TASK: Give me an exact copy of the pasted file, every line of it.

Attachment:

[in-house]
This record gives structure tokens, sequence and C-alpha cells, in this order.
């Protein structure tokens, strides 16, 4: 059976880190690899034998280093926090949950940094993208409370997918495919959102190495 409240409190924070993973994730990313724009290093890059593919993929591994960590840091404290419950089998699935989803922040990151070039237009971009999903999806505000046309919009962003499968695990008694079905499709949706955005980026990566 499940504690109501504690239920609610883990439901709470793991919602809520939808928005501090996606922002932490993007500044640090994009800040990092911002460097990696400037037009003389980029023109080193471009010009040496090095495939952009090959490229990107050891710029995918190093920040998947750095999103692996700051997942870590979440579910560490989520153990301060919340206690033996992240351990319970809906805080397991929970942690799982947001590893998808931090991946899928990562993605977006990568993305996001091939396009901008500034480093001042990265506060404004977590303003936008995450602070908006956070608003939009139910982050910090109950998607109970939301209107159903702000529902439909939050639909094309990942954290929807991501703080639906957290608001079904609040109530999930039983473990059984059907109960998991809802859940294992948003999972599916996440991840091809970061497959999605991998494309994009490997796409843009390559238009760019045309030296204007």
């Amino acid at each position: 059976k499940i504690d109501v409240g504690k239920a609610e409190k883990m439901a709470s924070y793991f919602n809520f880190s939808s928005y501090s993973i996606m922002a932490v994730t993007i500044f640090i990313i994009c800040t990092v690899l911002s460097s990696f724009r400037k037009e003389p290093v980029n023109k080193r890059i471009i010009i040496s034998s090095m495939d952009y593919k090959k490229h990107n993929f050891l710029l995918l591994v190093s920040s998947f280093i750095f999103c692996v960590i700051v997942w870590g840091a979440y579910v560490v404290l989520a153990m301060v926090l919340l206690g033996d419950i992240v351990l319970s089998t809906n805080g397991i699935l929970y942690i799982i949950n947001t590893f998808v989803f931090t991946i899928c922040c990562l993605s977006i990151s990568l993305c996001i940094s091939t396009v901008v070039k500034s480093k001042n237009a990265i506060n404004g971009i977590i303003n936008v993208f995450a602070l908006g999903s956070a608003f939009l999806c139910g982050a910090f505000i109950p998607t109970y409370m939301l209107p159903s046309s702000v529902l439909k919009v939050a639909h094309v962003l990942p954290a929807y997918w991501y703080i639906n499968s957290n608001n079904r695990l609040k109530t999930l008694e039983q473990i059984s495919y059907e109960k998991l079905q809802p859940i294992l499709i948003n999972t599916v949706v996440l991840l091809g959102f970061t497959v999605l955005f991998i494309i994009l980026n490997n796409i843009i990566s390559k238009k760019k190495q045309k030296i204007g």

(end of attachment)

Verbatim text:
[in-house]
This record gives structure tokens, sequence and C-alpha cells, in this order.
């Protein structure tokens, strides 16, 4: 059976880190690899034998280093926090949950940094993208409370997918495919959102190495 409240409190924070993973994730990313724009290093890059593919993929591994960590840091404290419950089998699935989803922040990151070039237009971009999903999806505000046309919009962003499968695990008694079905499709949706955005980026990566 499940504690109501504690239920609610883990439901709470793991919602809520939808928005501090996606922002932490993007500044640090994009800040990092911002460097990696400037037009003389980029023109080193471009010009040496090095495939952009090959490229990107050891710029995918190093920040998947750095999103692996700051997942870590979440579910560490989520153990301060919340206690033996992240351990319970809906805080397991929970942690799982947001590893998808931090991946899928990562993605977006990568993305996001091939396009901008500034480093001042990265506060404004977590303003936008995450602070908006956070608003939009139910982050910090109950998607109970939301209107159903702000529902439909939050639909094309990942954290929807991501703080639906957290608001079904609040109530999930039983473990059984059907109960998991809802859940294992948003999972599916996440991840091809970061497959999605991998494309994009490997796409843009390559238009760019045309030296204007």
């Amino acid at each position: 059976k499940i504690d109501v409240g504690k239920a609610e409190k883990m439901a709470s924070y793991f919602n809520f880190s939808s928005y501090s993973i996606m922002a932490v994730t993007i500044f640090i990313i994009c800040t990092v690899l911002s460097s990696f724009r400037k037009e003389p290093v980029n023109k080193r890059i471009i010009i040496s034998s090095m495939d952009y593919k090959k490229h990107n993929f050891l710029l995918l591994v190093s920040s998947f280093i750095f999103c692996v960590i700051v997942w870590g840091a979440y579910v560490v404290l989520a153990m301060v926090l919340l206690g033996d419950i992240v351990l319970s089998t809906n805080g397991i699935l929970y942690i799982i949950n947001t590893f998808v989803f931090t991946i899928c922040c990562l993605s977006i990151s990568l993305c996001i940094s091939t396009v901008v070039k500034s480093k001042n237009a990265i506060n404004g971009i977590i303003n936008v993208f995450a602070l908006g999903s956070a608003f939009l999806c139910g982050a910090f505000i109950p998607t109970y409370m939301l209107p159903s046309s702000v529902l439909k919009v939050a639909h094309v962003l990942p954290a929807y997918w991501y703080i639906n499968s957290n608001n079904r695990l609040k109530t999930l008694e039983q473990i059984s495919y059907e109960k998991l079905q809802p859940i294992l499709i948003n999972t599916v949706v996440l991840l091809g959102f970061t497959v999605l955005f991998i494309i994009l980026n490997n796409i843009i990566s390559k238009k760019k190495q045309k030296i204007g």